Use your inspiration file and search the web to see what styles fit your industry, topic or chosen project form.
2. Compile your Image Collection
Once you have a clear idea of the form and function, begin gathering images that you think will help express your personal perspective or personal experience with your topic and together form a cohesive visual narrative. Experiment with various combinations of two or more images to see what new meanings or potential narratives you can create. Collect three or more images you may use in your Graphic Design Project. It’s great to use images you’ve created yourself, though you can also use images created by other people as long as you have a legal right to use them. (You must have a clearly documented right to use the images.)
Many images you find on the Internet are not clearly labeled with their license and creator. Unfortunately, you have to assume any images that aren’t clearly labeled are protected by full copyright unless they fit the few exceptions outlined in our Copyright Readings, such as very old images that have entered the public domain. The good news is that many images are free-to-use, and a good starting point is the course list of Image Resources.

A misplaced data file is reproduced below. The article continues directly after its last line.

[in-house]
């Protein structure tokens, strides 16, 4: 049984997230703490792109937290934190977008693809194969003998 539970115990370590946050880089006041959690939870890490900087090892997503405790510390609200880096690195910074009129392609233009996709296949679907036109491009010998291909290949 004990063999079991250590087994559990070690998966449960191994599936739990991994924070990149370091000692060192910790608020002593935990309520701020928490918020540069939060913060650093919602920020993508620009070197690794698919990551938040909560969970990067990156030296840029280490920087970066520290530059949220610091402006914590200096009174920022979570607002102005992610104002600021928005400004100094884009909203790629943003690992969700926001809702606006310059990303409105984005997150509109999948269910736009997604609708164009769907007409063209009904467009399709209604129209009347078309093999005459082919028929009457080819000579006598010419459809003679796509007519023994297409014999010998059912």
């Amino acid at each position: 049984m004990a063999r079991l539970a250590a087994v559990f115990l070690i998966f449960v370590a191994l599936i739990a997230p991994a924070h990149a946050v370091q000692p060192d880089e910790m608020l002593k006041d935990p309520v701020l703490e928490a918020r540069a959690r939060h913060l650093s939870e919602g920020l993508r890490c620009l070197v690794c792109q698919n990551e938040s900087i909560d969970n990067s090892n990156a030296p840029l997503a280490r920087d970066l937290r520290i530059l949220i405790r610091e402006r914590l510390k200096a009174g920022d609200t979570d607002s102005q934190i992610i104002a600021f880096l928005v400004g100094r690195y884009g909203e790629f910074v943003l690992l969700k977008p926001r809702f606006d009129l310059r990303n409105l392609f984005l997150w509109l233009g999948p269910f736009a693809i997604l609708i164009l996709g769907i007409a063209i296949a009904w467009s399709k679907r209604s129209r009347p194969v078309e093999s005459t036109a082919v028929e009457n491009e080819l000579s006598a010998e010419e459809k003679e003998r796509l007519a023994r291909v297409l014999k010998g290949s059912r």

3. Submit your Photo Collection
Once you have at least three images you may use in your Graphic Design Project, publish them on your blog and submit the URL to Blackboard to complete the Image Collection assignment.
- Choose at least 3 images you may use in the project.
- Create a new post in WordPress and upload your images in that post. Use an appropriate title so it’s clear that this is your Image Collection.
- Include at least one sentence describing your idea for the project.
- If any images are not your own, include the link and citation so it’s clear where you obtained them. (This includes photos taken by someone you know, such a friend or family member!)
- Publish your post and submit the URL in Blackboard.
Note: If you end up revising your idea or finding additional images, it’s OK if the images in your Image Collection aren’t included in your final project.
The Image Collection will be graded for completion, with full credit awarded if all required components are published and submitted correctly.